'Poisoned' documentary shines a light on opportunities for much-needed food safety reforms

Caution tape

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Statement by Sarah Sorscher, Director of Regulatory Affairs, CSPI

Tomorrow, Netflix will release a powerful documentary, “Poisoned: The Dirty Truth About Your Food,” which shines a harsh light on the American food system, often touted as the “safest food in the world.”  

The truth is, our food is nowhere near as safe as it should be. Regulators and the food industry have not done enough to mitigate deadly pathogens like STEC E. coli and Salmonella, and consumers remain ill-prepared to manage food poisoning risks in our kitchens. We continue to be sickened and die at unacceptably high rates due to contaminated foods as a result.  

But the documentary also highlights the moments when outrage has translated into effective change, such as when USDA moved to ban pathogenic E. coli from ground beef in the 1990s, resulting in dramatic declines in illnesses from beef. 

Here is another truth: We have the opportunity now for policy action. The USDA has proposed a framework to ban dangerous forms of Salmonella contamination in raw poultry, following the same model used in ground beef. Congresswoman Rosa DeLauro has sponsored a bill, the Expanded Food Safety Investigation Act, that would allow federal investigators to investigate foodborne outbreaks that emerge from large animal farms.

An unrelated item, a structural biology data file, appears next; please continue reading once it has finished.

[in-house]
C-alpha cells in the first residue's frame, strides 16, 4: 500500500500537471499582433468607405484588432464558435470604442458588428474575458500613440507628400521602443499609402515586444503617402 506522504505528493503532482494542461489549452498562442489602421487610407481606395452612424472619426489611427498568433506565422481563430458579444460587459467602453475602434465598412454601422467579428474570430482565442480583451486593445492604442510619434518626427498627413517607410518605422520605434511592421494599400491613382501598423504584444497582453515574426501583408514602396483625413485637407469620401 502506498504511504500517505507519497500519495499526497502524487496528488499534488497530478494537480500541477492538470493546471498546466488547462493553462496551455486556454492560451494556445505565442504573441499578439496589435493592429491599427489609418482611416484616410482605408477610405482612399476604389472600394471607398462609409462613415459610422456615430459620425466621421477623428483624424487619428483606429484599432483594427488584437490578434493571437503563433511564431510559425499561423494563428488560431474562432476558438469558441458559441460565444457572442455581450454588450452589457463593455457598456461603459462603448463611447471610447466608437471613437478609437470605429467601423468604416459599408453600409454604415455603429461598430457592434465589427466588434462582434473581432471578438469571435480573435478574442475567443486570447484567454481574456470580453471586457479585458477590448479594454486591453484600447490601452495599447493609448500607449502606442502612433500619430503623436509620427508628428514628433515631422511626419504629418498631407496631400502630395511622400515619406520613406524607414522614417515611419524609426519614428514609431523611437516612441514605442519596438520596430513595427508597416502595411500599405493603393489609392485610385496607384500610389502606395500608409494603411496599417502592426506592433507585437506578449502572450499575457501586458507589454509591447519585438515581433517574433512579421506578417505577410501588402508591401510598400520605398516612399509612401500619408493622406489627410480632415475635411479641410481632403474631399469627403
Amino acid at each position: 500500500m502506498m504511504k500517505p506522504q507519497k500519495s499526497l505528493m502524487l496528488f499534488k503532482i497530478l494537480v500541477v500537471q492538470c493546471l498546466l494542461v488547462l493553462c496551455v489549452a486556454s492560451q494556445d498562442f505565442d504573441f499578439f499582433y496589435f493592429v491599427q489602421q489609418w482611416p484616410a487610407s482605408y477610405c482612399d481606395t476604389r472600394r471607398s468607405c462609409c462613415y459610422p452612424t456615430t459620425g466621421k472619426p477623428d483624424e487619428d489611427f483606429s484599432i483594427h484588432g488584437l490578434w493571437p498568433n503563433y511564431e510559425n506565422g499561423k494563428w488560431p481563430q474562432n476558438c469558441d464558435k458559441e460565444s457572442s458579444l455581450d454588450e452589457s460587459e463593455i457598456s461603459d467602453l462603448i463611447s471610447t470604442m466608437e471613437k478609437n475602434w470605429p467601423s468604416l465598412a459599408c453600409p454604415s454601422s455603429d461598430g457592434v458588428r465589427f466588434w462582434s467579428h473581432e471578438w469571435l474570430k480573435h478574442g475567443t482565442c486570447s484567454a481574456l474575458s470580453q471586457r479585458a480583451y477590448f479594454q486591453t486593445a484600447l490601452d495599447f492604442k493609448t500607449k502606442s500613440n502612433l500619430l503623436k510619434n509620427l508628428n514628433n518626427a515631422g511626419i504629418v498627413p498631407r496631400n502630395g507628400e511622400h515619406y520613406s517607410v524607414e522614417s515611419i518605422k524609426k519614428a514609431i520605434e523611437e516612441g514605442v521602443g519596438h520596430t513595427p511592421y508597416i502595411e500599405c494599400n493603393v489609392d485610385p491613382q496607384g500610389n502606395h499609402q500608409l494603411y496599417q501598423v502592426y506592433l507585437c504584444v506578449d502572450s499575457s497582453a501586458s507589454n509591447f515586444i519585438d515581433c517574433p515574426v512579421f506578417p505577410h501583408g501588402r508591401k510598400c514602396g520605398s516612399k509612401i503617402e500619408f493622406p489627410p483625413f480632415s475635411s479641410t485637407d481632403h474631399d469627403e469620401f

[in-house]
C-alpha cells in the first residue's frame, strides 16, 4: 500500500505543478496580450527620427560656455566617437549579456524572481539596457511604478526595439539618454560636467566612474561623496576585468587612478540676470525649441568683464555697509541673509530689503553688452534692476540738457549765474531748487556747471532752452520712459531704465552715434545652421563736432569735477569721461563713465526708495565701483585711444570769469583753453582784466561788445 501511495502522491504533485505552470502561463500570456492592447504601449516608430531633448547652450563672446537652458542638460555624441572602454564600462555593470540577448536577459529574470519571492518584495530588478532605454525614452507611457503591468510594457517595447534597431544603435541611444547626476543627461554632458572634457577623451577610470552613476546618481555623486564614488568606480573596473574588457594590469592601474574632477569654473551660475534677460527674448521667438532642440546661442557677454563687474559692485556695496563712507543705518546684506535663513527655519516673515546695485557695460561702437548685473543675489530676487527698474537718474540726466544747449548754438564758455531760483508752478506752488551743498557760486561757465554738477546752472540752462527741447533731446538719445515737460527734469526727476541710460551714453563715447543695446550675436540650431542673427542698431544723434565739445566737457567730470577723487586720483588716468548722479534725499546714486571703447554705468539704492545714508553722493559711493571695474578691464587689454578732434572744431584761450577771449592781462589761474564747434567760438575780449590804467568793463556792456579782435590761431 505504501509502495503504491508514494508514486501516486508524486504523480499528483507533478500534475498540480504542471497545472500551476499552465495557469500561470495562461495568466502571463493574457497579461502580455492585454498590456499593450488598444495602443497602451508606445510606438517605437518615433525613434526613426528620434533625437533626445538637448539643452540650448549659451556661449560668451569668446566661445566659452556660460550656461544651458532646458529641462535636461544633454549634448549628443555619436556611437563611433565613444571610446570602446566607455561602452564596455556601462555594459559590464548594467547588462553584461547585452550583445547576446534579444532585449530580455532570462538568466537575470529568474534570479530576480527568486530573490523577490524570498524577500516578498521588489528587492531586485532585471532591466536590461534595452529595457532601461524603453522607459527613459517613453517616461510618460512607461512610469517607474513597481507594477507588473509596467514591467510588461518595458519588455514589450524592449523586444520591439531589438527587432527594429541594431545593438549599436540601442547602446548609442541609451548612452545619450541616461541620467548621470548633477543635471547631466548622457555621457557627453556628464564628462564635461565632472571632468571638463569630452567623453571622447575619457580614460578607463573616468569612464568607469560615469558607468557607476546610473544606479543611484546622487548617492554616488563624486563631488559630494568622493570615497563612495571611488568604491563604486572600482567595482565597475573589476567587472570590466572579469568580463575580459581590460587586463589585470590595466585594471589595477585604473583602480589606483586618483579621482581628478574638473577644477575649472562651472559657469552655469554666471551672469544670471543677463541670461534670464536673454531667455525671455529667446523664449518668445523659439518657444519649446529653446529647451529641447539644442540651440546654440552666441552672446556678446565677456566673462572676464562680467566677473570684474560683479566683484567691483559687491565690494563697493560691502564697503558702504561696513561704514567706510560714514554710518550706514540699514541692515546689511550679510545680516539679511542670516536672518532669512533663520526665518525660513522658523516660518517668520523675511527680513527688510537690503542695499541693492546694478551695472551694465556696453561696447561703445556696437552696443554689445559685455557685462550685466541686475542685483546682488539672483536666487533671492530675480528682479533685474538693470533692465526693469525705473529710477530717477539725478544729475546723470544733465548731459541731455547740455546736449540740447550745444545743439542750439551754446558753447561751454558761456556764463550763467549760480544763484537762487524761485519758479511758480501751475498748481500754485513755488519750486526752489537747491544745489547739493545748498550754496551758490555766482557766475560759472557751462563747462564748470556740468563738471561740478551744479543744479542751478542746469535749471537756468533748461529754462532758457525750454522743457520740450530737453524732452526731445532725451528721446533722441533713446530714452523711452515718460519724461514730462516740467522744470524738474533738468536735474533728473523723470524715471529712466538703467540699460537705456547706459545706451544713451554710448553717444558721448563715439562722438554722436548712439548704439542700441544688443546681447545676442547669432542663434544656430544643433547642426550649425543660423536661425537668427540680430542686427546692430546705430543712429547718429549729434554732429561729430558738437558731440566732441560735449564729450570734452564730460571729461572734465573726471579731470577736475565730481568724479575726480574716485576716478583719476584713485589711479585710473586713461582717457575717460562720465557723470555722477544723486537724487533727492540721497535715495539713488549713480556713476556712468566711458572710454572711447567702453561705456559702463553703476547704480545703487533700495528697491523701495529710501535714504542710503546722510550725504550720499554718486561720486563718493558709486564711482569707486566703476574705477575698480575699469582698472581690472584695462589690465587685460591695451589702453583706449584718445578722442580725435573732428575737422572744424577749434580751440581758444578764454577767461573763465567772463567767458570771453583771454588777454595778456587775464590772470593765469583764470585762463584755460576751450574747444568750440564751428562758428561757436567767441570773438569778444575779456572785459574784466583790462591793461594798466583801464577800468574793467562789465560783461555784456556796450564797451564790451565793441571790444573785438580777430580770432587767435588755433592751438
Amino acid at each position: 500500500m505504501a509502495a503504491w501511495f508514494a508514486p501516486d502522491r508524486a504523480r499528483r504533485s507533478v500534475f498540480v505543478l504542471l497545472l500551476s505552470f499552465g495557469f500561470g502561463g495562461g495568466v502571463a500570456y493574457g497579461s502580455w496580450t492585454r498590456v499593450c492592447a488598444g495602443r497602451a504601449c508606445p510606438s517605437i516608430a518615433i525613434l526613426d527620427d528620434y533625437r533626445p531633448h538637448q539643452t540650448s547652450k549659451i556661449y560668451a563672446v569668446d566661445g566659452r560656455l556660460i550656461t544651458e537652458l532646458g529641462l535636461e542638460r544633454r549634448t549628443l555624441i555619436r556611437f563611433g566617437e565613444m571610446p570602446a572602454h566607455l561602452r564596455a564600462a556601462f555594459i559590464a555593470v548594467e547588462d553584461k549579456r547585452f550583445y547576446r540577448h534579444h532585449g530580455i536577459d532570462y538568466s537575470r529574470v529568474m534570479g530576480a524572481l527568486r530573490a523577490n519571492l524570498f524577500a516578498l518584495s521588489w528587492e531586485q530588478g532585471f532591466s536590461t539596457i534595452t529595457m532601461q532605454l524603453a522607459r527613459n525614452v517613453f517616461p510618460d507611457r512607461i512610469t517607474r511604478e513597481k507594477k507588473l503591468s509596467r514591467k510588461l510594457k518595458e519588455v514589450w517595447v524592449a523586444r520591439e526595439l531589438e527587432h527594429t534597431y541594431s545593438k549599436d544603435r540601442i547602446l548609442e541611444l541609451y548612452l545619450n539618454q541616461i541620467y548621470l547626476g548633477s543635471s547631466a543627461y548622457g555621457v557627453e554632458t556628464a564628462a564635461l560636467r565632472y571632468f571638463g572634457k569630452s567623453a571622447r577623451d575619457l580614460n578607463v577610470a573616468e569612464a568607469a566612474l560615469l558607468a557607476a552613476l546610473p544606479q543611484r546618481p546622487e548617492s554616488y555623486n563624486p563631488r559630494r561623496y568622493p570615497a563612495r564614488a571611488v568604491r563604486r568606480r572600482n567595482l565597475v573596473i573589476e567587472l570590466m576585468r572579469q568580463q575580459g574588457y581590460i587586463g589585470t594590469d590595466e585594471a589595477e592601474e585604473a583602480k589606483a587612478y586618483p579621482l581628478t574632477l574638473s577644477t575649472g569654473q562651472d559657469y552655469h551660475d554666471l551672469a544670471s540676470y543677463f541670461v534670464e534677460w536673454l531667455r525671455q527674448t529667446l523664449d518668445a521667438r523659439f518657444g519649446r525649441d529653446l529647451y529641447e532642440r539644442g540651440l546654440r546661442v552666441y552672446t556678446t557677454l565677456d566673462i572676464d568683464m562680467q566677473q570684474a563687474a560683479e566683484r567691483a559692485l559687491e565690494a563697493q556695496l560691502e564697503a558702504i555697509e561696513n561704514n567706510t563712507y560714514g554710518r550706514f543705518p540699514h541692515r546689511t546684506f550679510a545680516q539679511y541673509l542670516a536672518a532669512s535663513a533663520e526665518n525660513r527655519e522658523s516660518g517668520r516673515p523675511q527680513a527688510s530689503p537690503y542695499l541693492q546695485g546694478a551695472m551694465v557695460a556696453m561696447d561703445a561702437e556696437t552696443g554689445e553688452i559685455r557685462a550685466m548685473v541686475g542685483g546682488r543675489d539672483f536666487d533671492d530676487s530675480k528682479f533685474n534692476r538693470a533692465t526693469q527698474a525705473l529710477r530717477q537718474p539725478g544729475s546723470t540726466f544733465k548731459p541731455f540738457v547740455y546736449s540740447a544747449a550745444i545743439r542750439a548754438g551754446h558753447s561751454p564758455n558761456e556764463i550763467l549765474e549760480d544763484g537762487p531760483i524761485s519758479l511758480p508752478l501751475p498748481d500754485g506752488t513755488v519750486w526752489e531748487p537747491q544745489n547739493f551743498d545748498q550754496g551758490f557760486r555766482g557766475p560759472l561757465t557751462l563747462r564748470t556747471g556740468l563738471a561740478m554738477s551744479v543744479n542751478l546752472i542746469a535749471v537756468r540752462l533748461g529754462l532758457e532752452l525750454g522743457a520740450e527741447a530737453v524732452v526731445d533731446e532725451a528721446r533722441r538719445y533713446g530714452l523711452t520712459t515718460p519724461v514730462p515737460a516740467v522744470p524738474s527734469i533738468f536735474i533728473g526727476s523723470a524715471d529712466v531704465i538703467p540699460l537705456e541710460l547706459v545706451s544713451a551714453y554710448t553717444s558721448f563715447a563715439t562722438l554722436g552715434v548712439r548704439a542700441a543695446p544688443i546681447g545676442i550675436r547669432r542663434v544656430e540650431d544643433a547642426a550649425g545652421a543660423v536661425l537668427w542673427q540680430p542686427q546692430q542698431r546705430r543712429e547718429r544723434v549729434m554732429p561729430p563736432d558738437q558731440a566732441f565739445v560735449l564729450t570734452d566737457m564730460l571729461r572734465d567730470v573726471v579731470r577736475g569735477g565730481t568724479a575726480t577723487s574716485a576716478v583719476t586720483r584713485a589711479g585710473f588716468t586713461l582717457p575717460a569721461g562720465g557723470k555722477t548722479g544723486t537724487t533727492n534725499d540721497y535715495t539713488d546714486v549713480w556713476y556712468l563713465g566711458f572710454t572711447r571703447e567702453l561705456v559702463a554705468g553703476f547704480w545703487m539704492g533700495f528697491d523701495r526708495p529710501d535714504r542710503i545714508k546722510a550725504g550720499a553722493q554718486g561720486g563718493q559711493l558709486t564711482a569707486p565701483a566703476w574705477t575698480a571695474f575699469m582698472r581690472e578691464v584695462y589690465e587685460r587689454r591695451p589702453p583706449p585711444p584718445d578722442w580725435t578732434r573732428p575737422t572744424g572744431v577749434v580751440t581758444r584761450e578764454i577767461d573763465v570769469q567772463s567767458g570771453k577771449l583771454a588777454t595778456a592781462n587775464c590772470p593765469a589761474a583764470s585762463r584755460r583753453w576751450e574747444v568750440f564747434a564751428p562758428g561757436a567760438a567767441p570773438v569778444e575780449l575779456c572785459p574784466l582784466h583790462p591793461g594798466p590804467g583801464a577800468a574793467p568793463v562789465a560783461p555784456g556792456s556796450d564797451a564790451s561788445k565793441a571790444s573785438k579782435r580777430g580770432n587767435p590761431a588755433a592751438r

Policymakers should support these key changes, and consumers should take action now to tell their representatives in Congress to prioritize food safety reforms, and tell USDA to move forward with its plans to ban Salmonella from raw poultry. 

We deserve safe food, and together we have the power to make it a reality, by creating a system where consumers can truly have confidence in our food.

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